Portraits of Wildflowers

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Archive for March 12th, 2023

First spiderworts for 2023

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I didn’t have to go farther than our side yard on March 2nd
for this picture of spiderwort flowers (Tradescantia sp.)


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Some have called mathematics the universal language. Others have called it the language of the universe. Still others, unfortunately, are working to turn mathematics into the language of wokeness. A controversy has arisen in Pennsylvania, where some members of the school board in the Littlestown Area School District are urging the adoption of an elementary school math curriculum that integrates “social and emotional learning” (SEL). Like “equity” and “cultural competence,” “social and emotional learning” is another of the numerous euphemisms behind which wokeness has been masquerading.

In the Pennsylvania school district, activists want to adopt McGraw Hill’s “Reveal Math” program. I looked at the program’s overview and confirmed that it does indeed push wokeness at the expense of mathematics. My involvement in the American school system as a teacher beginning in the 1970s quickly taught me this truth: for educationists, to speak is to speak in jargon. They just can’t help themselves. Here are a few examples from the “Reveal Math” overview.

The program “Tailors classroom activities to student need through insightful assessment and purposeful, multi-modal differentiation.” Adjectives abound in educationese. Notice “insightful,” “purposeful,” and “multi-modal” all in one sentence. The next time Target has purposeful, multi-modal differentiation on sale, you should get yourself a bunch.

The “Reveal Math” program provides “access to rigorous instruction with embedded teacher supports and scaffolds.” And you thought scaffolds were restricted to the building trades. Note also the alliterative chaining together of “supports and scaffolds.” What words the gods of education have joined together, let no mere mortal split asunder.

The program will see to it that “all students can take ownership of their personal learning journey.” If you’ve ever encountered any kindergartners who’ve taken ownership of more than a doll or a toy or a teddy bear or an ice cream cone, much less of their personal learning journey, please let us know immediately.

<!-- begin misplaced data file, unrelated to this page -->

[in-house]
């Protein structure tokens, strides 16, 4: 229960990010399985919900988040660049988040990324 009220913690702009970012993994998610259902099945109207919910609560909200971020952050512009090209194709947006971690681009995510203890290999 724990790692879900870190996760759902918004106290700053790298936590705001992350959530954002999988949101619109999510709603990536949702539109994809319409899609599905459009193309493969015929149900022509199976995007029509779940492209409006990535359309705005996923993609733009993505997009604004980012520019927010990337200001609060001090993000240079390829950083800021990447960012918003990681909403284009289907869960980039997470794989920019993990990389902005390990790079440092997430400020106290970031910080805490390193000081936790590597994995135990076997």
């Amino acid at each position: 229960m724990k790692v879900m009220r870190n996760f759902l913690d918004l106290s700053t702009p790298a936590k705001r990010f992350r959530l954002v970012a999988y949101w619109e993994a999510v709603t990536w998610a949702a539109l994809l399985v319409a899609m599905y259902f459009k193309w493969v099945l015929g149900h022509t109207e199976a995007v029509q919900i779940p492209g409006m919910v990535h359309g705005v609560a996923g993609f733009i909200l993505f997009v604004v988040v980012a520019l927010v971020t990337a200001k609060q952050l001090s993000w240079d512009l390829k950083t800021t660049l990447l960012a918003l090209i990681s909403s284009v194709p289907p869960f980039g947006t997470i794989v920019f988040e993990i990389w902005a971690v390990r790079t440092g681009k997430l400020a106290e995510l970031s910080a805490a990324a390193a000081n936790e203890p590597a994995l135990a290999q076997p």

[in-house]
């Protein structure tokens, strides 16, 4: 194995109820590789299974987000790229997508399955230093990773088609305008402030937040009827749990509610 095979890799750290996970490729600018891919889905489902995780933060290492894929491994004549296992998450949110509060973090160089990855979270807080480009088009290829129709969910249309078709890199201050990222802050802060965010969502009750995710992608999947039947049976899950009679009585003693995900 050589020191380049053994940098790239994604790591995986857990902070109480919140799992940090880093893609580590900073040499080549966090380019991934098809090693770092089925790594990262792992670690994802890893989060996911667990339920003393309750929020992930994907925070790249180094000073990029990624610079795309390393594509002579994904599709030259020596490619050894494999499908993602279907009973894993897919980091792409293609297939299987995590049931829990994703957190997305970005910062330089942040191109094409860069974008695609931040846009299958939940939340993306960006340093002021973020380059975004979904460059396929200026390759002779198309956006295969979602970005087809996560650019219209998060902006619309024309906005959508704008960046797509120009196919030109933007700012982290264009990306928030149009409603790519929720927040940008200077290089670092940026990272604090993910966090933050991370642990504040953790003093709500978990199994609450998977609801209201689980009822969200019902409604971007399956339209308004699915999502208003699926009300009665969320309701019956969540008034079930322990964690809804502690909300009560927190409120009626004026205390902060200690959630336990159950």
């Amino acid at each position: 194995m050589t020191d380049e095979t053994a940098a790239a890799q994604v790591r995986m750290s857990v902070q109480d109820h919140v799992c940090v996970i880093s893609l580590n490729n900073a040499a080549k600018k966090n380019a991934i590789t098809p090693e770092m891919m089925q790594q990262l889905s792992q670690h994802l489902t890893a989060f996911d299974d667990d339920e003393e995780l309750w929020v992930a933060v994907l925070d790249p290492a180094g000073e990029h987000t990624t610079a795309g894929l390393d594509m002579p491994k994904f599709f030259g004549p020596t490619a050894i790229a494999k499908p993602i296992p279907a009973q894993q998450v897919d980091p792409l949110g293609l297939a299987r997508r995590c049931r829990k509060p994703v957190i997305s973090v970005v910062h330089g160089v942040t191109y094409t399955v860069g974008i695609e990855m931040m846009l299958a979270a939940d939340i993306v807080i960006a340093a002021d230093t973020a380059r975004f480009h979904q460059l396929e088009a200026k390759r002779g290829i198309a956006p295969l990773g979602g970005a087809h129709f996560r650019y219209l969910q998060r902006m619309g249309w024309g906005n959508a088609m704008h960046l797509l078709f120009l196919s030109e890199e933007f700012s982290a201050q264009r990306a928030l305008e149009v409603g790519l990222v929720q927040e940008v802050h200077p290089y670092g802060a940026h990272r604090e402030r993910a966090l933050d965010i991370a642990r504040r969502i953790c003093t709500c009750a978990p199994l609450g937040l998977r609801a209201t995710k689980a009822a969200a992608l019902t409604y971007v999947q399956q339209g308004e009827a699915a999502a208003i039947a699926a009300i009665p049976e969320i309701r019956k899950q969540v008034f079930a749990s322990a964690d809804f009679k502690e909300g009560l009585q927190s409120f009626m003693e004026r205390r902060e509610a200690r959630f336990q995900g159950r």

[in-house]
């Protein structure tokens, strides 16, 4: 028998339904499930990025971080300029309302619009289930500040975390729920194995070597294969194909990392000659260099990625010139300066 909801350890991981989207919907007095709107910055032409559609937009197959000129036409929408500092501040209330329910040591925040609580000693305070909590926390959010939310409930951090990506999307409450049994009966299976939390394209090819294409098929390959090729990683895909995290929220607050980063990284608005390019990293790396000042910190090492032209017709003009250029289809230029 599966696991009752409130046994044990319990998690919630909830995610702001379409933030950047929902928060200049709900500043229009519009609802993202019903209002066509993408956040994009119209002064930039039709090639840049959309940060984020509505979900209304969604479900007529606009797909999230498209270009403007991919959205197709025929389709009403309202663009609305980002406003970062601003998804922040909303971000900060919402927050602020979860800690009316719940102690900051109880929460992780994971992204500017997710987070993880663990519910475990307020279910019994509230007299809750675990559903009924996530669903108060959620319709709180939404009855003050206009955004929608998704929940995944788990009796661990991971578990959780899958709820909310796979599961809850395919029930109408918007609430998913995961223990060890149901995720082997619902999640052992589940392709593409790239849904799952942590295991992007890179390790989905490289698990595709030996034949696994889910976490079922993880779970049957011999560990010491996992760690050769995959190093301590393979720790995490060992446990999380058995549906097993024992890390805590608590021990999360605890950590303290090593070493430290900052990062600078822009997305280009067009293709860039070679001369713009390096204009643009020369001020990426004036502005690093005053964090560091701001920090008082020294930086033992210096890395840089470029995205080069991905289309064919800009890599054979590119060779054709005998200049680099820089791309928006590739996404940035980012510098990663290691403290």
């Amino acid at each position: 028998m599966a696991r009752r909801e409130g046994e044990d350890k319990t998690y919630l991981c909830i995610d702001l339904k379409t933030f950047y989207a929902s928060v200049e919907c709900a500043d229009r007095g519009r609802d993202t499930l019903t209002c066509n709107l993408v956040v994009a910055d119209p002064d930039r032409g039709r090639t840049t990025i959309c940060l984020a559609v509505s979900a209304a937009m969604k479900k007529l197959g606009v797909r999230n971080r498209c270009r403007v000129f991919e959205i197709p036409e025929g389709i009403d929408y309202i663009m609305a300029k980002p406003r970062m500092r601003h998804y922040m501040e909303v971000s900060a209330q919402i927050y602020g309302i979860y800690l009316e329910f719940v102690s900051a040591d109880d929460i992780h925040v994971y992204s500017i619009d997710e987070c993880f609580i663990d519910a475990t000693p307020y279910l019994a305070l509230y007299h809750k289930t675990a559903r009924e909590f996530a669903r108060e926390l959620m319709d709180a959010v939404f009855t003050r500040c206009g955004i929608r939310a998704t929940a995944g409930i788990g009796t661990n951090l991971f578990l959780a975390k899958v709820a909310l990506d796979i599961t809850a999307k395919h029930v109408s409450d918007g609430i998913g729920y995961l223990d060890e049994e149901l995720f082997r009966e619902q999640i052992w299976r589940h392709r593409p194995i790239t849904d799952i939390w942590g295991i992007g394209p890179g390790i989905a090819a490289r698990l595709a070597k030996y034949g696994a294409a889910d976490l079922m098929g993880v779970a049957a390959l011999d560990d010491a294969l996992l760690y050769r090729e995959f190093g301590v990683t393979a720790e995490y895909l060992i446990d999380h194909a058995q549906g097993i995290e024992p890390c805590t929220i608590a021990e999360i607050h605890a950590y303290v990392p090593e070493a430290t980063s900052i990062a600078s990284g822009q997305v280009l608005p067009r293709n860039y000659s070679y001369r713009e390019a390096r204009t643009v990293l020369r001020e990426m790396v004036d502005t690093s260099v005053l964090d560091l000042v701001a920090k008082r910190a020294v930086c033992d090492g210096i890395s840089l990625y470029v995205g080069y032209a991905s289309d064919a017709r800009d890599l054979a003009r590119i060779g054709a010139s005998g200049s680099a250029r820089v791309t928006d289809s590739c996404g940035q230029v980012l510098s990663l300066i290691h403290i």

Similarly, in the Assessment bullet point, “Students complete a short exit ticket and reflect on their learning.” Hate to say it, but students will be much more interested in making an exit—even without a ticket—than in reflecting on their learning.

Students also will “develop a voice and choice in their classroom environment.” Notice the rhyming “voice and choice,” like the “drill and kill” with which activists for decades have been disparaging memorization and sustained practice as effective methods of mastering material.

“Sense-Making Routines launch every lesson, creating an equitable classroom culture where all ideas are welcome and respected.” Well, no. Take the case of a student who has to add 1/7 + 1/7 and, to be “equitable,” adds across the top and then also across the bottom, to get a “sum” of 2/14 (in fact I’ve encountered incoming college students who’ve made that very mistake). Any student who thinks 1/7 + 1/7 = 2/14 is to be corrected, not respected. But being “equitable” overrules being right.

Another clue to the real agenda in “Reveal Math” is revealed in the document’s bullet point on Social and Emotional Learning: “Competencies [there’s that loaded word again] to support academically and socially engaged classroom members.” The point is to begin turning little kids into future social activists.


© 2023 Steven Schwartzman




Written by Steve Schwartzman

March 12, 2023 at 4:33 AM

Posted in nature photography

Tagged with , , ,

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